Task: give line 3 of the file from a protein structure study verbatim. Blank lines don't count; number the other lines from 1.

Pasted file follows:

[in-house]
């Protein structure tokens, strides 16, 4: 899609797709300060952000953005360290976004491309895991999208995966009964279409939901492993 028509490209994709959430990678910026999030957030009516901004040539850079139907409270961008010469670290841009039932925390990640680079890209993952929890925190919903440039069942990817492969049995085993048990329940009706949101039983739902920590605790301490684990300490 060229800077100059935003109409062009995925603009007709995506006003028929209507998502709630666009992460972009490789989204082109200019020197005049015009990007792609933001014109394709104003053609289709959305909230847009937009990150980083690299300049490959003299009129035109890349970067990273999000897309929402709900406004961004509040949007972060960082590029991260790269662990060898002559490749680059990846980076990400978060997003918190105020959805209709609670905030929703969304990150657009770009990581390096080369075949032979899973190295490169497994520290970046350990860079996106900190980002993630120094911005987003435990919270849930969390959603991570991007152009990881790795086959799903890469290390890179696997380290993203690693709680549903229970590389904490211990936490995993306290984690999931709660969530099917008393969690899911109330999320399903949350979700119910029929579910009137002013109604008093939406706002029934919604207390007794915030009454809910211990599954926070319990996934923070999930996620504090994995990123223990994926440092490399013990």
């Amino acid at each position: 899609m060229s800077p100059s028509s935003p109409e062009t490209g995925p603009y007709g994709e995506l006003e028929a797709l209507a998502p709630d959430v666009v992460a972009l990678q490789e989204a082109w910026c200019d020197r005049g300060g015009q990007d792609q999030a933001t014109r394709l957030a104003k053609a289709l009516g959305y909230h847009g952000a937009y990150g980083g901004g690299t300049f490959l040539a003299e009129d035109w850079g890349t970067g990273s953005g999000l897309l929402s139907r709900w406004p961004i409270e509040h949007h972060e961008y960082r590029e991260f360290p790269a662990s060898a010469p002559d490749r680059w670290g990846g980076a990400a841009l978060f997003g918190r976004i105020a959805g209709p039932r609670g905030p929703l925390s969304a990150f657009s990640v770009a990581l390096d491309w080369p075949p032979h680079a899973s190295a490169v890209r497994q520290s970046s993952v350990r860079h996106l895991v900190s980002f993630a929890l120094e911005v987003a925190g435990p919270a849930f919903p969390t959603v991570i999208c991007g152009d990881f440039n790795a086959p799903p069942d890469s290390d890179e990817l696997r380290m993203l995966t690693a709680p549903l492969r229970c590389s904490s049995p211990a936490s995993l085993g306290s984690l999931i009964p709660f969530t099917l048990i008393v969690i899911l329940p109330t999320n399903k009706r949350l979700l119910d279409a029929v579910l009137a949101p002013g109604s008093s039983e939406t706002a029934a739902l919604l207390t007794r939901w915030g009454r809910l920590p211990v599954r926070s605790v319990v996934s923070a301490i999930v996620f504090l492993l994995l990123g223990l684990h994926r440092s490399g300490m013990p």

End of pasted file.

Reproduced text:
């Amino acid at each position: 899609m060229s800077p100059s028509s935003p109409e062009t490209g995925p603009y007709g994709e995506l006003e028929a797709l209507a998502p709630d959430v666009v992460a972009l990678q490789e989204a082109w910026c200019d020197r005049g300060g015009q990007d792609q999030a933001t014109r394709l957030a104003k053609a289709l009516g959305y909230h847009g952000a937009y990150g980083g901004g690299t300049f490959l040539a003299e009129d035109w850079g890349t970067g990273s953005g999000l897309l929402s139907r709900w406004p961004i409270e509040h949007h972060e961008y960082r590029e991260f360290p790269a662990s060898a010469p002559d490749r680059w670290g990846g980076a990400a841009l978060f997003g918190r976004i105020a959805g209709p039932r609670g905030p929703l925390s969304a990150f657009s990640v770009a990581l390096d491309w080369p075949p032979h680079a899973s190295a490169v890209r497994q520290s970046s993952v350990r860079h996106l895991v900190s980002f993630a929890l120094e911005v987003a925190g435990p919270a849930f919903p969390t959603v991570i999208c991007g152009d990881f440039n790795a086959p799903p069942d890469s290390d890179e990817l696997r380290m993203l995966t690693a709680p549903l492969r229970c590389s904490s049995p211990a936490s995993l085993g306290s984690l999931i009964p709660f969530t099917l048990i008393v969690i899911l329940p109330t999320n399903k009706r949350l979700l119910d279409a029929v579910l009137a949101p002013g109604s008093s039983e939406t706002a029934a739902l919604l207390t007794r939901w915030g009454r809910l920590p211990v599954r926070s605790v319990v996934s923070a301490i999930v996620f504090l492993l994995l990123g223990l684990h994926r440092s490399g300490m013990p």